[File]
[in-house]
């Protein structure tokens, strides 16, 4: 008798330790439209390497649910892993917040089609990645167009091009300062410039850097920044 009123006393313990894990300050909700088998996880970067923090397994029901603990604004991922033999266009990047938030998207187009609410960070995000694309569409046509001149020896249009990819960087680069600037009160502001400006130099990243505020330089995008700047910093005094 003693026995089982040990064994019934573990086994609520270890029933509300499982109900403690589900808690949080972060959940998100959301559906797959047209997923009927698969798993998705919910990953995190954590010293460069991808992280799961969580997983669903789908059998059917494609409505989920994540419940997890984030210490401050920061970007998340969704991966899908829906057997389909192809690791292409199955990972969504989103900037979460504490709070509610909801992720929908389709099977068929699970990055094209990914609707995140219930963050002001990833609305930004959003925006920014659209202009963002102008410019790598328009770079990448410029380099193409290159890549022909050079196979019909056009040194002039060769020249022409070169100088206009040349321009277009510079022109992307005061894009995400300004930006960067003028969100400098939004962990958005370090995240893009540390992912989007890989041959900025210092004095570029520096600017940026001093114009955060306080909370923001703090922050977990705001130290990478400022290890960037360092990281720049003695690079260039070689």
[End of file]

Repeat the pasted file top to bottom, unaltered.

[in-house]
């Protein structure tokens, strides 16, 4: 008798330790439209390497649910892993917040089609990645167009091009300062410039850097920044 009123006393313990894990300050909700088998996880970067923090397994029901603990604004991922033999266009990047938030998207187009609410960070995000694309569409046509001149020896249009990819960087680069600037009160502001400006130099990243505020330089995008700047910093005094 003693026995089982040990064994019934573990086994609520270890029933509300499982109900403690589900808690949080972060959940998100959301559906797959047209997923009927698969798993998705919910990953995190954590010293460069991808992280799961969580997983669903789908059998059917494609409505989920994540419940997890984030210490401050920061970007998340969704991966899908829906057997389909192809690791292409199955990972969504989103900037979460504490709070509610909801992720929908389709099977068929699970990055094209990914609707995140219930963050002001990833609305930004959003925006920014659209202009963002102008410019790598328009770079990448410029380099193409290159890549022909050079196979019909056009040194002039060769020249022409070169100088206009040349321009277009510079022109992307005061894009995400300004930006960067003028969100400098939004962990958005370090995240893009540390992912989007890989041959900025210092004095570029520096600017940026001093114009955060306080909370923001703090922050977990705001130290990478400022290890960037360092990281720049003695690079260039070689």